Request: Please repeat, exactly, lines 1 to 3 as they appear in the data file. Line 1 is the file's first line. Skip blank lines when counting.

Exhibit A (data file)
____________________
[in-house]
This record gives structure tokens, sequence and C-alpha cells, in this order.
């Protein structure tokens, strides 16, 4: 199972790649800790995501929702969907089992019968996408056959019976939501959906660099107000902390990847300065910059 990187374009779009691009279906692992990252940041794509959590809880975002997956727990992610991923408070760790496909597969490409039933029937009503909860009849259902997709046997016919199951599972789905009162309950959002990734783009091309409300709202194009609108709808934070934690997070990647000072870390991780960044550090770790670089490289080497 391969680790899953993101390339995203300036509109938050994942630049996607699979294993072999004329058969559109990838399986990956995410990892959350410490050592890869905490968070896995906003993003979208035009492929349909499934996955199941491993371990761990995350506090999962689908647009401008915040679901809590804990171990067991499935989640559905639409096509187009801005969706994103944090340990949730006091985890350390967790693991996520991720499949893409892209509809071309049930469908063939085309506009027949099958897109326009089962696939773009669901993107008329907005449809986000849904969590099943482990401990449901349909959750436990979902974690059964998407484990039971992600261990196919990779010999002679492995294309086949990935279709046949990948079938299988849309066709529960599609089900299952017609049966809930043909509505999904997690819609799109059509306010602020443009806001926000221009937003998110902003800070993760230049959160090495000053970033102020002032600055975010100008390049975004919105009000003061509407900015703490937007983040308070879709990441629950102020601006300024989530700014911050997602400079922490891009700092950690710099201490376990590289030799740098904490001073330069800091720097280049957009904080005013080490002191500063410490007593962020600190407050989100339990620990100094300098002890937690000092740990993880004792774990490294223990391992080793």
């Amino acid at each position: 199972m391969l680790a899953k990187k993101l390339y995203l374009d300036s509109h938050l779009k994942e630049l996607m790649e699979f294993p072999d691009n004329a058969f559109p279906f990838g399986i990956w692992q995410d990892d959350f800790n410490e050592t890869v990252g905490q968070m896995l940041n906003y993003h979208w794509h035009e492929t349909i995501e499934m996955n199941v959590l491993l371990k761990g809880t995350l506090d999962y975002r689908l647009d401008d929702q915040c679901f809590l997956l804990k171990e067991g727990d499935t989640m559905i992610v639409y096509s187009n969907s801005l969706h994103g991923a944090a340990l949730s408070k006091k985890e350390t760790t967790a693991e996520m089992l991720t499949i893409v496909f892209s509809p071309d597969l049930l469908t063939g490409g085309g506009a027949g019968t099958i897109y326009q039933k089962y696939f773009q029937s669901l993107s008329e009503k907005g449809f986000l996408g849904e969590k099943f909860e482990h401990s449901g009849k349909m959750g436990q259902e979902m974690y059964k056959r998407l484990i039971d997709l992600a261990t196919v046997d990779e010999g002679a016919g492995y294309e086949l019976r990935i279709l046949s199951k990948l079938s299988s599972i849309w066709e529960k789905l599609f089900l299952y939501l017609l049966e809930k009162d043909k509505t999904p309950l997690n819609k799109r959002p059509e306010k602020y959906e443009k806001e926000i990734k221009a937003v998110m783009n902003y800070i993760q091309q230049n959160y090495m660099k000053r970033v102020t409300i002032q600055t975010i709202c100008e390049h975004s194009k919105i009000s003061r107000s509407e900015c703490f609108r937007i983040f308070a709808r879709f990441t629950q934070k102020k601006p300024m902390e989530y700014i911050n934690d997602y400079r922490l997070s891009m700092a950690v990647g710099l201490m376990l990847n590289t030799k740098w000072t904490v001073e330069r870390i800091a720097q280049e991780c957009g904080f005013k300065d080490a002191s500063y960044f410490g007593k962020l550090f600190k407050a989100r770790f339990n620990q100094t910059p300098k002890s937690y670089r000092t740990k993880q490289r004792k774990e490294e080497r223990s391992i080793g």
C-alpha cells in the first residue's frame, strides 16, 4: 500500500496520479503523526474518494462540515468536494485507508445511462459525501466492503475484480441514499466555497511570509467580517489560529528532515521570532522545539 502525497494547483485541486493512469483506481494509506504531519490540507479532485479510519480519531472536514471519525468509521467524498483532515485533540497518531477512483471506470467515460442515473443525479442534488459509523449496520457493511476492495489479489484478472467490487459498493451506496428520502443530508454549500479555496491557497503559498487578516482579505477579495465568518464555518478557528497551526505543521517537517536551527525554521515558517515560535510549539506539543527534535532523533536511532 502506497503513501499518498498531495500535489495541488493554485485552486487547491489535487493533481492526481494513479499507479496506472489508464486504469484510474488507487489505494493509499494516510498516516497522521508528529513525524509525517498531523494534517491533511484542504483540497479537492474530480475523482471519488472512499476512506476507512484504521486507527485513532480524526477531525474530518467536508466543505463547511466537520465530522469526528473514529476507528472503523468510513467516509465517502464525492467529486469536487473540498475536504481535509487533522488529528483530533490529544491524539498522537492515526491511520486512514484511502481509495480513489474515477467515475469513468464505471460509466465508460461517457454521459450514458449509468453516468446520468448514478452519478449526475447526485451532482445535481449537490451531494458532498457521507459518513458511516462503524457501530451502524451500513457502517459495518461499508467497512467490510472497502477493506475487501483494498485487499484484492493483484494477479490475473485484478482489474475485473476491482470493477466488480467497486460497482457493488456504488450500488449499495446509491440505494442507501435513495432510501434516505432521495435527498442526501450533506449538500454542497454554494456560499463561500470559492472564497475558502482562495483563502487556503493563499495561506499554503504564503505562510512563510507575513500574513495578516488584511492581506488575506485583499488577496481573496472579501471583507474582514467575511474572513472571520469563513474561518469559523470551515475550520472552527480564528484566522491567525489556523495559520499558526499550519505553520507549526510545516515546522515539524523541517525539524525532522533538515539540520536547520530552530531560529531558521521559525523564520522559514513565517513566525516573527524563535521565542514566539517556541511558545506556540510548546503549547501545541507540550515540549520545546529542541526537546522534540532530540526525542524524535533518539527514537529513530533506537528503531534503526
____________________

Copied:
[in-house]
This record gives structure tokens, sequence and C-alpha cells, in this order.
């Protein structure tokens, strides 16, 4: 199972790649800790995501929702969907089992019968996408056959019976939501959906660099107000902390990847300065910059 990187374009779009691009279906692992990252940041794509959590809880975002997956727990992610991923408070760790496909597969490409039933029937009503909860009849259902997709046997016919199951599972789905009162309950959002990734783009091309409300709202194009609108709808934070934690997070990647000072870390991780960044550090770790670089490289080497 391969680790899953993101390339995203300036509109938050994942630049996607699979294993072999004329058969559109990838399986990956995410990892959350410490050592890869905490968070896995906003993003979208035009492929349909499934996955199941491993371990761990995350506090999962689908647009401008915040679901809590804990171990067991499935989640559905639409096509187009801005969706994103944090340990949730006091985890350390967790693991996520991720499949893409892209509809071309049930469908063939085309506009027949099958897109326009089962696939773009669901993107008329907005449809986000849904969590099943482990401990449901349909959750436990979902974690059964998407484990039971992600261990196919990779010999002679492995294309086949990935279709046949990948079938299988849309066709529960599609089900299952017609049966809930043909509505999904997690819609799109059509306010602020443009806001926000221009937003998110902003800070993760230049959160090495000053970033102020002032600055975010100008390049975004919105009000003061509407900015703490937007983040308070879709990441629950102020601006300024989530700014911050997602400079922490891009700092950690710099201490376990590289030799740098904490001073330069800091720097280049957009904080005013080490002191500063410490007593962020600190407050989100339990620990100094300098002890937690000092740990993880004792774990490294223990391992080793």